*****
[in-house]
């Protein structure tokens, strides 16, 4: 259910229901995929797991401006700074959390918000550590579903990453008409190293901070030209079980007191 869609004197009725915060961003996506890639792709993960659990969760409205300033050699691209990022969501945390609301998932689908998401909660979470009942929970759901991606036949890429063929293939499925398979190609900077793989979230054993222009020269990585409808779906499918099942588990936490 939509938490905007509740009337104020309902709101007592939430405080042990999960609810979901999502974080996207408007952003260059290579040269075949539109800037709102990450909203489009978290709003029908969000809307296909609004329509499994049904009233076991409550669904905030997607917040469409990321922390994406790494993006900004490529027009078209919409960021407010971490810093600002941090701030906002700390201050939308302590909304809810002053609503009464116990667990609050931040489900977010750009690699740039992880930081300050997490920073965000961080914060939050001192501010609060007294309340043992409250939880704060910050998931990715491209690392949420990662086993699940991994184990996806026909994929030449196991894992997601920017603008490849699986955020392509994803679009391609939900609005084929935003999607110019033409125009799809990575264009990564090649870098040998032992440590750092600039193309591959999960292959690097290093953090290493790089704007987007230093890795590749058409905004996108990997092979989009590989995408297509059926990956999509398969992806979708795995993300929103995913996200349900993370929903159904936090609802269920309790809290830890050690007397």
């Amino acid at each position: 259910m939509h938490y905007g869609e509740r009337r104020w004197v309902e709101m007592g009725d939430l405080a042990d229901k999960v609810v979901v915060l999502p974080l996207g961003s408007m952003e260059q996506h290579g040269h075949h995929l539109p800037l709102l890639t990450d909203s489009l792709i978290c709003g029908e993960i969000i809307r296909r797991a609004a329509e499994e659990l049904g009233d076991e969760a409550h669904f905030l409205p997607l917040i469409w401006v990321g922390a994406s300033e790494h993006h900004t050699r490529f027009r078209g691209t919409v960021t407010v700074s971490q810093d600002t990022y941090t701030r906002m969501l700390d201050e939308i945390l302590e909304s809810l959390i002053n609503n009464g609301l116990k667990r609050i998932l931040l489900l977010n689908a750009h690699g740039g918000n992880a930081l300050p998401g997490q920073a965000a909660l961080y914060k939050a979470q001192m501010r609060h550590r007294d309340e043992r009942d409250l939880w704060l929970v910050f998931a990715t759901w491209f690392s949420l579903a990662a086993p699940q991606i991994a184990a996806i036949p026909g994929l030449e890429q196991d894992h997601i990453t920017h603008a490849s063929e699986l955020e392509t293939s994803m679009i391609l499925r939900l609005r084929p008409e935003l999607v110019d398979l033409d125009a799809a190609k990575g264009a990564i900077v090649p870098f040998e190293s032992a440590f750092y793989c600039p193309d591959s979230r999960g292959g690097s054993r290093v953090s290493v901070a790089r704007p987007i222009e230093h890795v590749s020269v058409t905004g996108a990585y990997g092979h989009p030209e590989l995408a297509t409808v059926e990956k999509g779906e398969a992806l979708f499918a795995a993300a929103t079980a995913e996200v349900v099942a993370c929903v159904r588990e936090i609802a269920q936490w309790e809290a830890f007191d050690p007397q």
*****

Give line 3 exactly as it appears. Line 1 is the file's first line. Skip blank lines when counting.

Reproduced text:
């Amino acid at each position: 259910m939509h938490y905007g869609e509740r009337r104020w004197v309902e709101m007592g009725d939430l405080a042990d229901k999960v609810v979901v915060l999502p974080l996207g961003s408007m952003e260059q996506h290579g040269h075949h995929l539109p800037l709102l890639t990450d909203s489009l792709i978290c709003g029908e993960i969000i809307r296909r797991a609004a329509e499994e659990l049904g009233d076991e969760a409550h669904f905030l409205p997607l917040i469409w401006v990321g922390a994406s300033e790494h993006h900004t050699r490529f027009r078209g691209t919409v960021t407010v700074s971490q810093d600002t990022y941090t701030r906002m969501l700390d201050e939308i945390l302590e909304s809810l959390i002053n609503n009464g609301l116990k667990r609050i998932l931040l489900l977010n689908a750009h690699g740039g918000n992880a930081l300050p998401g997490q920073a965000a909660l961080y914060k939050a979470q001192m501010r609060h550590r007294d309340e043992r009942d409250l939880w704060l929970v910050f998931a990715t759901w491209f690392s949420l579903a990662a086993p699940q991606i991994a184990a996806i036949p026909g994929l030449e890429q196991d894992h997601i990453t920017h603008a490849s063929e699986l955020e392509t293939s994803m679009i391609l499925r939900l609005r084929p008409e935003l999607v110019d398979l033409d125009a799809a190609k990575g264009a990564i900077v090649p870098f040998e190293s032992a440590f750092y793989c600039p193309d591959s979230r999960g292959g690097s054993r290093v953090s290493v901070a790089r704007p987007i222009e230093h890795v590749s020269v058409t905004g996108a990585y990997g092979h989009p030209e590989l995408a297509t409808v059926e990956k999509g779906e398969a992806l979708f499918a795995a993300a929103t079980a995913e996200v349900v099942a993370c929903v159904r588990e936090i609802a269920q936490w309790e809290a830890f007191d050690p007397q």